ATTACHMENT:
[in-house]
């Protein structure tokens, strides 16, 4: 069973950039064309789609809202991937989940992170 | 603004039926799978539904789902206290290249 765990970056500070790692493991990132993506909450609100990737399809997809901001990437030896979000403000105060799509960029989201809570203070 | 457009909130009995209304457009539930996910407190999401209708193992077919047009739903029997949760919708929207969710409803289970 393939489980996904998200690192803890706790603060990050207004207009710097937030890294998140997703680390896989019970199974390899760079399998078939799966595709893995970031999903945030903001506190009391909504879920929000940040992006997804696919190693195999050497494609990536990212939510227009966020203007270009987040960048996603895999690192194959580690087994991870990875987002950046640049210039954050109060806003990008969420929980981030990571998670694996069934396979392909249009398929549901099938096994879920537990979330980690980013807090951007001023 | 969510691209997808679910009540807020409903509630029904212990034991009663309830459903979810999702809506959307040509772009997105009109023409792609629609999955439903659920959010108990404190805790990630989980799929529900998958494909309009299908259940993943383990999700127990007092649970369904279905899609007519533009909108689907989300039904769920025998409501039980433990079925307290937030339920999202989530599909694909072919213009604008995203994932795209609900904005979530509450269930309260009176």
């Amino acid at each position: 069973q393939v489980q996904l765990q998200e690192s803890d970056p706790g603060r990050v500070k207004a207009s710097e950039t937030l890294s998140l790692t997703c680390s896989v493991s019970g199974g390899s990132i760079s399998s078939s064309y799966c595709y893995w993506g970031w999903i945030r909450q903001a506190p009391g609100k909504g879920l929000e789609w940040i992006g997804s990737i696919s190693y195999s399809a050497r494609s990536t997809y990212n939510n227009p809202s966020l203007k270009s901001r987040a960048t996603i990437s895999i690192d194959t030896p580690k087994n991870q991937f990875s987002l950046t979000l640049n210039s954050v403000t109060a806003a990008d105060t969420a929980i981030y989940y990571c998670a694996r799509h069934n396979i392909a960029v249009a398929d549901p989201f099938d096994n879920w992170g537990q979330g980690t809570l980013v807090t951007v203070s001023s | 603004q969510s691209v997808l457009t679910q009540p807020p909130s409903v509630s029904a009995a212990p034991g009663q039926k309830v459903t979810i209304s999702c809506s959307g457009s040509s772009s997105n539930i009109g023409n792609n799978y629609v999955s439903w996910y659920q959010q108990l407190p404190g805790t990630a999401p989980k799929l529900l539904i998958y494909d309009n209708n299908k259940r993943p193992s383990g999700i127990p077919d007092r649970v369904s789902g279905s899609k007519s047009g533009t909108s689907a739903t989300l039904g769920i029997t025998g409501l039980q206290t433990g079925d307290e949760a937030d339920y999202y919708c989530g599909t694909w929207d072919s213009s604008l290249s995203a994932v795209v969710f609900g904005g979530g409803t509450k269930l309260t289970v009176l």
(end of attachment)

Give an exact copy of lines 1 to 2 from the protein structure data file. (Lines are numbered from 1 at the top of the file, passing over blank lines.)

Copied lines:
[in-house]
């Protein structure tokens, strides 16, 4: 069973950039064309789609809202991937989940992170 | 603004039926799978539904789902206290290249 765990970056500070790692493991990132993506909450609100990737399809997809901001990437030896979000403000105060799509960029989201809570203070 | 457009909130009995209304457009539930996910407190999401209708193992077919047009739903029997949760919708929207969710409803289970 393939489980996904998200690192803890706790603060990050207004207009710097937030890294998140997703680390896989019970199974390899760079399998078939799966595709893995970031999903945030903001506190009391909504879920929000940040992006997804696919190693195999050497494609990536990212939510227009966020203007270009987040960048996603895999690192194959580690087994991870990875987002950046640049210039954050109060806003990008969420929980981030990571998670694996069934396979392909249009398929549901099938096994879920537990979330980690980013807090951007001023 | 969510691209997808679910009540807020409903509630029904212990034991009663309830459903979810999702809506959307040509772009997105009109023409792609629609999955439903659920959010108990404190805790990630989980799929529900998958494909309009299908259940993943383990999700127990007092649970369904279905899609007519533009909108689907989300039904769920025998409501039980433990079925307290937030339920999202989530599909694909072919213009604008995203994932795209609900904005979530509450269930309260009176």